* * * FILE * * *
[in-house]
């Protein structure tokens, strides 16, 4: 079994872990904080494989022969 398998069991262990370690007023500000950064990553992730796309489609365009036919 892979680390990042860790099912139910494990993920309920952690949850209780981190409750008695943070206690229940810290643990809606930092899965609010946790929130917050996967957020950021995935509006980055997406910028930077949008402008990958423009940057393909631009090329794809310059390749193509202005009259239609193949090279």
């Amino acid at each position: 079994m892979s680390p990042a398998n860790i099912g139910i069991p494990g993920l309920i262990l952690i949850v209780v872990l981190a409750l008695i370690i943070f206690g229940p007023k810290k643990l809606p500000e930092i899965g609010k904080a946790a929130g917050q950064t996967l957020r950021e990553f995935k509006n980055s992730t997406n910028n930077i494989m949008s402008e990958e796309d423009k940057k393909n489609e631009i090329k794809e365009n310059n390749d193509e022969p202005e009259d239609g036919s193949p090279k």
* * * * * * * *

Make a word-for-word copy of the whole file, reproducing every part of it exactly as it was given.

[in-house]
């Protein structure tokens, strides 16, 4: 079994872990904080494989022969 398998069991262990370690007023500000950064990553992730796309489609365009036919 892979680390990042860790099912139910494990993920309920952690949850209780981190409750008695943070206690229940810290643990809606930092899965609010946790929130917050996967957020950021995935509006980055997406910028930077949008402008990958423009940057393909631009090329794809310059390749193509202005009259239609193949090279």
């Amino acid at each position: 079994m892979s680390p990042a398998n860790i099912g139910i069991p494990g993920l309920i262990l952690i949850v209780v872990l981190a409750l008695i370690i943070f206690g229940p007023k810290k643990l809606p500000e930092i899965g609010k904080a946790a929130g917050q950064t996967l957020r950021e990553f995935k509006n980055s992730t997406n910028n930077i494989m949008s402008e990958e796309d423009k940057k393909n489609e631009i090329k794809e365009n310059n390749d193509e022969p202005e009259d239609g036919s193949p090279k």